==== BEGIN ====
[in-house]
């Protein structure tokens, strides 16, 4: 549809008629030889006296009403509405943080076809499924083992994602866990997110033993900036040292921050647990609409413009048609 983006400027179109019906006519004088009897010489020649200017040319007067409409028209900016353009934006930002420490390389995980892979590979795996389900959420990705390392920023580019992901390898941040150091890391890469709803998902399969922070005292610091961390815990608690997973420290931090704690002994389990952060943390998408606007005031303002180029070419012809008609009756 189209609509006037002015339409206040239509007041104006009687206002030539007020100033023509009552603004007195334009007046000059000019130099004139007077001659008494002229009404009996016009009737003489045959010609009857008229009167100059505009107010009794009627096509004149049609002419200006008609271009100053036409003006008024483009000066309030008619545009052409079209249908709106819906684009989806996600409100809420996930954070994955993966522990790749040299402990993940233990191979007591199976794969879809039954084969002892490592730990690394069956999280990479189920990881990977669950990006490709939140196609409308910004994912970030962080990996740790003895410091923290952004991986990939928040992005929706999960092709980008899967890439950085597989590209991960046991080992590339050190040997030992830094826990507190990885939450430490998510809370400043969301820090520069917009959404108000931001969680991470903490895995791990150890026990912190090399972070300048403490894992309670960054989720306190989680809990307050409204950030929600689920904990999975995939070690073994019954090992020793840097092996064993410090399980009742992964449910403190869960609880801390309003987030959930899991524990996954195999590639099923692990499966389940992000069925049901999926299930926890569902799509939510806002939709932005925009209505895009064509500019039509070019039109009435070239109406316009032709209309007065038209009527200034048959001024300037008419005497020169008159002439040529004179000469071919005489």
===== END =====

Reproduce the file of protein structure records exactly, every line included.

[in-house]
């Protein structure tokens, strides 16, 4: 549809008629030889006296009403509405943080076809499924083992994602866990997110033993900036040292921050647990609409413009048609 983006400027179109019906006519004088009897010489020649200017040319007067409409028209900016353009934006930002420490390389995980892979590979795996389900959420990705390392920023580019992901390898941040150091890391890469709803998902399969922070005292610091961390815990608690997973420290931090704690002994389990952060943390998408606007005031303002180029070419012809008609009756 189209609509006037002015339409206040239509007041104006009687206002030539007020100033023509009552603004007195334009007046000059000019130099004139007077001659008494002229009404009996016009009737003489045959010609009857008229009167100059505009107010009794009627096509004149049609002419200006008609271009100053036409003006008024483009000066309030008619545009052409079209249908709106819906684009989806996600409100809420996930954070994955993966522990790749040299402990993940233990191979007591199976794969879809039954084969002892490592730990690394069956999280990479189920990881990977669950990006490709939140196609409308910004994912970030962080990996740790003895410091923290952004991986990939928040992005929706999960092709980008899967890439950085597989590209991960046991080992590339050190040997030992830094826990507190990885939450430490998510809370400043969301820090520069917009959404108000931001969680991470903490895995791990150890026990912190090399972070300048403490894992309670960054989720306190989680809990307050409204950030929600689920904990999975995939070690073994019954090992020793840097092996064993410090399980009742992964449910403190869960609880801390309003987030959930899991524990996954195999590639099923692990499966389940992000069925049901999926299930926890569902799509939510806002939709932005925009209505895009064509500019039509070019039109009435070239109406316009032709209309007065038209009527200034048959001024300037008419005497020169008159002439040529004179000469071919005489």